The BoE raised rates to 2.25%, though the interest rate differential with the Fed capped upward pressure on the GBP/USD.
US Initial Jobless Claims again exceeded estimations, justifying the case for yesterday’s Fed rate hike.
The British pound oscillates around its opening price, following consecutive monetary policy decisions of the Bank of England, earlier rising rates by 50 bps, while the Fed hiked 75 bps on Wednesday. Initially, the GBP/USD dropped toward new YTD lows at 1.1211 but bounced off and hit a daily high above 1.1350 before tumbling below the 1.1300 mark. At the time of writing, the GBP/USD trades around 1.1258s.
Overnight, market sentiment remains negative, as shown by global equities trading in the red. The Bank of England lifted rates to the 2.25% mark while saying it would continue to “respond forcefully, as necessary” to elevated prices. Worth noting that three members of the Monetary Policy Committee (MPC), namely Ramsden, Haskel, and Mann, voted for a 75 bps. In contrast, Swati Dhingra, its newest member in place of Michael Saunders, wanted a 25 bps.
GBP/USD seesaws around 1.1250s post-Fed and BoE’s rate hikes.At the same meeting, the MPC voted to reduce the BoE’s GBP 838 Billion by 80 billion pounds over the coming year. The BoE expects inflation to peak at around 11%. Now that September’s meeting is in the rearview mirror, money market futures still estimate the BoE to increase rates towards the 3.75% mark.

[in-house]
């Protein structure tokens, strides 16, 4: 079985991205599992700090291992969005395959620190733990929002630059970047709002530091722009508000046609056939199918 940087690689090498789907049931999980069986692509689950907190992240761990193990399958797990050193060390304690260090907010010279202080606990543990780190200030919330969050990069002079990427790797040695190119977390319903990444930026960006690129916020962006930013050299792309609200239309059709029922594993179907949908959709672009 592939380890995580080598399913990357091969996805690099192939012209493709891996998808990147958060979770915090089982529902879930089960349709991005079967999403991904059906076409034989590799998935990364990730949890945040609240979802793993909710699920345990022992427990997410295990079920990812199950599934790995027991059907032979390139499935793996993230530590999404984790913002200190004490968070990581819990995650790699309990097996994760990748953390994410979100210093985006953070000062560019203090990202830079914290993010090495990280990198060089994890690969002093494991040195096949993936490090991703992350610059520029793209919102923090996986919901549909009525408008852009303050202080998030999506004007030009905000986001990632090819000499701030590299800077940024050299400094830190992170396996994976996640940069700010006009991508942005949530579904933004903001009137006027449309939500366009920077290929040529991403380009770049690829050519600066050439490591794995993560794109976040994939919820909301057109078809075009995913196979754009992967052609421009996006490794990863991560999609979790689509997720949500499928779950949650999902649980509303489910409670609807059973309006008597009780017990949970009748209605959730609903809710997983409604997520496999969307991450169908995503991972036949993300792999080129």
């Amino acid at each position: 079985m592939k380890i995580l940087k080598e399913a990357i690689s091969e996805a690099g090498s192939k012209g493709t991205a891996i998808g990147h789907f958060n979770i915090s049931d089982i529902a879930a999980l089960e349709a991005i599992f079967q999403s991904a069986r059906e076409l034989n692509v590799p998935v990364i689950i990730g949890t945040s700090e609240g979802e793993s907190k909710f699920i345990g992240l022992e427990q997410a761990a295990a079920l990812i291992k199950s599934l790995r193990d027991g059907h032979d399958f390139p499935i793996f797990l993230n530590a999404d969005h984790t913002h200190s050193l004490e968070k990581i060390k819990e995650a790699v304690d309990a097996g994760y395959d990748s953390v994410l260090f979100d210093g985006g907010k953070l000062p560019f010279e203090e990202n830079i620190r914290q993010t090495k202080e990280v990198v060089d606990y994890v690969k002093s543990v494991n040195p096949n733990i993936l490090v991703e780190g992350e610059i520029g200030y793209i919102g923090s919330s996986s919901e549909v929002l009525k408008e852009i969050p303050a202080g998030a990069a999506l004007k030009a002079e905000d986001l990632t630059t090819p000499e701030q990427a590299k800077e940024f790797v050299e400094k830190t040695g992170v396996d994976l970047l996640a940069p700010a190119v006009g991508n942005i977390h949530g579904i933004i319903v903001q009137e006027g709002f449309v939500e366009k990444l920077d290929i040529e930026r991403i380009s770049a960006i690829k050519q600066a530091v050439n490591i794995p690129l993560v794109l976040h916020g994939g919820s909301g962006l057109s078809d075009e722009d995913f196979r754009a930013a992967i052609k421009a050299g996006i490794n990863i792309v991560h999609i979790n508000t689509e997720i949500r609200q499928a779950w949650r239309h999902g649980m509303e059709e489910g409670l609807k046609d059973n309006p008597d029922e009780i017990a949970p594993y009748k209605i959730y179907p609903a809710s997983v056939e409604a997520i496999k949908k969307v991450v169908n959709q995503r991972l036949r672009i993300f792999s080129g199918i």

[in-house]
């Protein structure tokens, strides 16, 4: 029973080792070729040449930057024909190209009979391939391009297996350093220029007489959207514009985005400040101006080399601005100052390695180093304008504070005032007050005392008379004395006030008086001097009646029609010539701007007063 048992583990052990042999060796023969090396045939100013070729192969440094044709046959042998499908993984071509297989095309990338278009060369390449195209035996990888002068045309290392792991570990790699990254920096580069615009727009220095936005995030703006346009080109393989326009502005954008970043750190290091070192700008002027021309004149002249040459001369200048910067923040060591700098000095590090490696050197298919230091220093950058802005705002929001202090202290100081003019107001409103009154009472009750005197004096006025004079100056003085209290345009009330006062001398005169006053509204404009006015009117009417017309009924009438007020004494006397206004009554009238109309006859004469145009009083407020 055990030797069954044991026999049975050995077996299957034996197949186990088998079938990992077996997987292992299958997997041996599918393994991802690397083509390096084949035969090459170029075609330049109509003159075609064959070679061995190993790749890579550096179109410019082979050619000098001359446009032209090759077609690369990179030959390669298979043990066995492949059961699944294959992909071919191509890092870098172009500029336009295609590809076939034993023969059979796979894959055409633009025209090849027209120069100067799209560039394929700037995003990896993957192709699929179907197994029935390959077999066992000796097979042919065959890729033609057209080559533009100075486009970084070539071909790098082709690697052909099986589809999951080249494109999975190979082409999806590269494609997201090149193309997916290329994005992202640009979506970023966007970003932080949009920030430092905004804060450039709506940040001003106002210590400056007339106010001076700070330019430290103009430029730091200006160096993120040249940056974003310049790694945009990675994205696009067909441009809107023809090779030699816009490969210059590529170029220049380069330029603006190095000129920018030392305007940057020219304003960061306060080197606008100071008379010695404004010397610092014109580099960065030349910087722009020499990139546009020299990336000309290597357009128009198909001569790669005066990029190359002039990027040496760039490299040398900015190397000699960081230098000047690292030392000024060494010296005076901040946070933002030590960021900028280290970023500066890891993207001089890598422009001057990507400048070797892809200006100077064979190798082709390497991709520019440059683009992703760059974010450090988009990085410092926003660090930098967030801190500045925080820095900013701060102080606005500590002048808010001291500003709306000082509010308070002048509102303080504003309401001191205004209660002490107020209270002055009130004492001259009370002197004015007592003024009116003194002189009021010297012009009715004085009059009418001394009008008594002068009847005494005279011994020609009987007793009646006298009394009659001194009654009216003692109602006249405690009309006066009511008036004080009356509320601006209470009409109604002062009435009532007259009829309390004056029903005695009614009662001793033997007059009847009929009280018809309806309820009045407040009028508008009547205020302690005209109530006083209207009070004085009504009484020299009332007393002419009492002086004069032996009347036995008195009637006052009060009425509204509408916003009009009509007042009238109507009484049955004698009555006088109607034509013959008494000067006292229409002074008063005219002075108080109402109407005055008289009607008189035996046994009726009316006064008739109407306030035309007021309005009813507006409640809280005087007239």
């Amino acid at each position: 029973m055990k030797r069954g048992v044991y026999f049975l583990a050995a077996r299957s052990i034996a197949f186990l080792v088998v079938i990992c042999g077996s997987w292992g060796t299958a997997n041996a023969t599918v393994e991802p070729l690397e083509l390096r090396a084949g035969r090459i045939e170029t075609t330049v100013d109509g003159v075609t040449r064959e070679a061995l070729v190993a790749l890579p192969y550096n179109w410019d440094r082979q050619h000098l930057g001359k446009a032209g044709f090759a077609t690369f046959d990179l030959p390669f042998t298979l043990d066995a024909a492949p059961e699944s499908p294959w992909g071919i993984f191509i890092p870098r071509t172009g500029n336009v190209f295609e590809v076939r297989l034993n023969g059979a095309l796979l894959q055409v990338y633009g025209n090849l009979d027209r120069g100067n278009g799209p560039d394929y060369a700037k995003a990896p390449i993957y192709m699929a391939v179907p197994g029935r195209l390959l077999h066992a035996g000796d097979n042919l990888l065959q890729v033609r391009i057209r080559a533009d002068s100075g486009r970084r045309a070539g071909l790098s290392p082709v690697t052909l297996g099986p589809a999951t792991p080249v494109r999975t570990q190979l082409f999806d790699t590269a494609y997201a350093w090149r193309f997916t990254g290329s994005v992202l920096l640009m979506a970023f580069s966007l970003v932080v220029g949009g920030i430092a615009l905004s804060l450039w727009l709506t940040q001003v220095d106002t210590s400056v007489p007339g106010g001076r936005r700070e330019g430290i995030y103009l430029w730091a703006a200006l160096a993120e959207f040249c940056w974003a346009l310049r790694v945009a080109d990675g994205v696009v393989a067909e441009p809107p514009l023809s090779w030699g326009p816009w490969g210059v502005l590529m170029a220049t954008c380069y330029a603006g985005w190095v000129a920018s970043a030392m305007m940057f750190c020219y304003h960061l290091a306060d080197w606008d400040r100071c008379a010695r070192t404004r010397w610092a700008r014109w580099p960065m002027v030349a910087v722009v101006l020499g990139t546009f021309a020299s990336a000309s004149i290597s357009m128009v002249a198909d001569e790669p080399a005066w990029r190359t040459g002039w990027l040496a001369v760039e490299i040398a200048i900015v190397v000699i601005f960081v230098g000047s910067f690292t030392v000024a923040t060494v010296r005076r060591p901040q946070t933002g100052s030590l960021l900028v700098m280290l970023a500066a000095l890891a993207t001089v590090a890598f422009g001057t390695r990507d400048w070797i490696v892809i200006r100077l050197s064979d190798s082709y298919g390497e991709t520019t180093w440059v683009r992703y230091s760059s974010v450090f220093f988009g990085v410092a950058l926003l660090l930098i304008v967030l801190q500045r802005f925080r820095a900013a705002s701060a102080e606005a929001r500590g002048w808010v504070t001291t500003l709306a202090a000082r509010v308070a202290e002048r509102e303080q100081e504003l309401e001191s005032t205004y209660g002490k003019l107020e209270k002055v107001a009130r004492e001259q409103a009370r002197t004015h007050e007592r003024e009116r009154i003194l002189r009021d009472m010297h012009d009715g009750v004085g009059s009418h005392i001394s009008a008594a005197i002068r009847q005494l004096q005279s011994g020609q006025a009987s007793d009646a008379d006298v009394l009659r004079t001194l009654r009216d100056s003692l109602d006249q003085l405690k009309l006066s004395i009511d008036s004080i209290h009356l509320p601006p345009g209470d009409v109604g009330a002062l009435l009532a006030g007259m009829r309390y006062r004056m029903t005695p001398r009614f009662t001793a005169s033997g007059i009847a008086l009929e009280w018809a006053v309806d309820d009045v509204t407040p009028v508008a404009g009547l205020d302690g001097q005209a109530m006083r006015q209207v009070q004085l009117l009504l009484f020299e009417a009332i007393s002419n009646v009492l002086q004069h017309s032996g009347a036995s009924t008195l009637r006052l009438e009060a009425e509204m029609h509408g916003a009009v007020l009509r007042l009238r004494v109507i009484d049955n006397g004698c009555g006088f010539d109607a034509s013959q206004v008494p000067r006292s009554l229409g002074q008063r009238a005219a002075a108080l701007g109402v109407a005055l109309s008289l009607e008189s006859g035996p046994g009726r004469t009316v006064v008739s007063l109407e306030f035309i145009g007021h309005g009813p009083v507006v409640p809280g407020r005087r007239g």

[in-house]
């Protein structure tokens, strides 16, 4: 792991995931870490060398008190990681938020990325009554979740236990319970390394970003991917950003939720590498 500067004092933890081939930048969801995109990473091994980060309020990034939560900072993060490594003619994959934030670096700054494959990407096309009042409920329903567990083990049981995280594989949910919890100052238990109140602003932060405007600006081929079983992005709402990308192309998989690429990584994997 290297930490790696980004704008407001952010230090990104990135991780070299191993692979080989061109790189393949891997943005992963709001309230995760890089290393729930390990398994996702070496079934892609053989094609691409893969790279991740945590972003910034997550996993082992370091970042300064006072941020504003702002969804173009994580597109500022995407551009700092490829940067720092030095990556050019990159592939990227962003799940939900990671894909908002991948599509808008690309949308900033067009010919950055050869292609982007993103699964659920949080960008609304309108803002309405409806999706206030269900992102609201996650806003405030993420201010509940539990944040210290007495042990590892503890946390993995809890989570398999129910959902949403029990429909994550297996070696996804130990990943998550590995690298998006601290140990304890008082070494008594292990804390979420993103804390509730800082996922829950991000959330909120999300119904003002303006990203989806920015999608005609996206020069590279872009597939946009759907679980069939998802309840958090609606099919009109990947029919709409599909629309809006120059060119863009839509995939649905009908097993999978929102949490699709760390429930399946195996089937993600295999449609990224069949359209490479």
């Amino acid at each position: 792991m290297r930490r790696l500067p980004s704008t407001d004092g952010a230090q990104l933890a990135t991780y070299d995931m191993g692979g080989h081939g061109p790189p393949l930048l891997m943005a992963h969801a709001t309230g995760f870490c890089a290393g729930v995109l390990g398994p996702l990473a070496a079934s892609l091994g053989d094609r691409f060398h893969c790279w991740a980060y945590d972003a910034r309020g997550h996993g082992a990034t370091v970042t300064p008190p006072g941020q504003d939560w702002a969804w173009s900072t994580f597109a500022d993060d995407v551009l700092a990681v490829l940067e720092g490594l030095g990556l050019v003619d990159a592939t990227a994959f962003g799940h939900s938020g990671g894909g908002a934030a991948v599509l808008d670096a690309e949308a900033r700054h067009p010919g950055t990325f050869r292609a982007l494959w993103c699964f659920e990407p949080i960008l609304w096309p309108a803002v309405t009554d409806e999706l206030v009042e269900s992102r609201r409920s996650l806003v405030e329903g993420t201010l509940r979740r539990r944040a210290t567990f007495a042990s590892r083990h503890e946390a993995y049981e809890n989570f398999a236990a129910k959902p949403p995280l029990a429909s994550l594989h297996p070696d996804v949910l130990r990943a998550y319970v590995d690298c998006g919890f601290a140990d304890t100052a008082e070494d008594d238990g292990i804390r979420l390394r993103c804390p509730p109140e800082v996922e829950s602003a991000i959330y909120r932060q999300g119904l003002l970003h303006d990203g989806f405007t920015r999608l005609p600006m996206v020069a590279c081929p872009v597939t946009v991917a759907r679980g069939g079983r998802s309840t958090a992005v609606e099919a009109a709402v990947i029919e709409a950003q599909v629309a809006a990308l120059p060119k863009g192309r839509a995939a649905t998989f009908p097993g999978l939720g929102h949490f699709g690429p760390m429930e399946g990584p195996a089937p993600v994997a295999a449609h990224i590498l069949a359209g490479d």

Aside from this, the US economic docket featured unemployment claims for the week ending on September 17, which rose by 213K less than estimates of 217K, further confirming yesterday’s Fed decision to hike rates by ¾ of a percent toward the 3.25% threshold, as data shows a solid labor market.
In the meantime, the US Dollar Index, a performance measure of the buck’s vs. six currencies, barely rises 0.05% up at 111.408, while the US 10-year T-bond yield skyrockets 17 bps, toward the 3.704% threshold, for the first time since February of 2011
Therefore, the GBP/USD would likely remain on the defensive. After the BoE’s projected a 15-month recession, to likely begin by the year’s end, will further exert downward pressure on the pair, as the US dollar will likely continue to strengthen as the Fed prepares to end the 2022 tightening cycle at around 4.4% levels.
What to watch
The UK economic calendar will feature the GfK Consumer Confidence and the S&P Global Services, Manufacturing, and Composite PMIs. On the US front, the US S&P Global PMIs would also be reported, alongside Fed Chair Jerome Powell’s speech at around 18:00 GMT.
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